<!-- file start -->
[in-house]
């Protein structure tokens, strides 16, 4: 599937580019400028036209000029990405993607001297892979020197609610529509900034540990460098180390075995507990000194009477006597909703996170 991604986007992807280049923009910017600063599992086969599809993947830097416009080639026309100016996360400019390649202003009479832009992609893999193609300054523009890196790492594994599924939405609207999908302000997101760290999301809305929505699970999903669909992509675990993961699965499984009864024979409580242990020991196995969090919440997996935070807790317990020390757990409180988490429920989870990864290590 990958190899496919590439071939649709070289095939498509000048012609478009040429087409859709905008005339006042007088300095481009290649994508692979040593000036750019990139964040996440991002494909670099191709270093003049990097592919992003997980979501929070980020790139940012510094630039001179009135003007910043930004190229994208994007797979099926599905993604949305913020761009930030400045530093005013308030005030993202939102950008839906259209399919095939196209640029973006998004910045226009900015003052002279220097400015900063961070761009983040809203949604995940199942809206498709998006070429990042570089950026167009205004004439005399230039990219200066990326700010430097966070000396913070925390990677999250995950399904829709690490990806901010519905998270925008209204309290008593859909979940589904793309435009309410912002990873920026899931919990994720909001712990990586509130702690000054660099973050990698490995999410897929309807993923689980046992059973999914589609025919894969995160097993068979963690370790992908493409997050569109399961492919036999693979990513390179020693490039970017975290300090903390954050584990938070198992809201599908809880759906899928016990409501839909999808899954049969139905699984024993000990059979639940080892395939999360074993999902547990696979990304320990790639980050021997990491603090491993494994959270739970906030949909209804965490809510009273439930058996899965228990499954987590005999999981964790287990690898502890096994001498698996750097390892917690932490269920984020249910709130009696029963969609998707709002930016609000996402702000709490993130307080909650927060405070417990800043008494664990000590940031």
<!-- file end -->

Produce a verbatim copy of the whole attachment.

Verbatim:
[in-house]
């Protein structure tokens, strides 16, 4: 599937580019400028036209000029990405993607001297892979020197609610529509900034540990460098180390075995507990000194009477006597909703996170 991604986007992807280049923009910017600063599992086969599809993947830097416009080639026309100016996360400019390649202003009479832009992609893999193609300054523009890196790492594994599924939405609207999908302000997101760290999301809305929505699970999903669909992509675990993961699965499984009864024979409580242990020991196995969090919440997996935070807790317990020390757990409180988490429920989870990864290590 990958190899496919590439071939649709070289095939498509000048012609478009040429087409859709905008005339006042007088300095481009290649994508692979040593000036750019990139964040996440991002494909670099191709270093003049990097592919992003997980979501929070980020790139940012510094630039001179009135003007910043930004190229994208994007797979099926599905993604949305913020761009930030400045530093005013308030005030993202939102950008839906259209399919095939196209640029973006998004910045226009900015003052002279220097400015900063961070761009983040809203949604995940199942809206498709998006070429990042570089950026167009205004004439005399230039990219200066990326700010430097966070000396913070925390990677999250995950399904829709690490990806901010519905998270925008209204309290008593859909979940589904793309435009309410912002990873920026899931919990994720909001712990990586509130702690000054660099973050990698490995999410897929309807993923689980046992059973999914589609025919894969995160097993068979963690370790992908493409997050569109399961492919036999693979990513390179020693490039970017975290300090903390954050584990938070198992809201599908809880759906899928016990409501839909999808899954049969139905699984024993000990059979639940080892395939999360074993999902547990696979990304320990790639980050021997990491603090491993494994959270739970906030949909209804965490809510009273439930058996899965228990499954987590005999999981964790287990690898502890096994001498698996750097390892917690932490269920984020249910709130009696029963969609998707709002930016609000996402702000709490993130307080909650927060405070417990800043008494664990000590940031």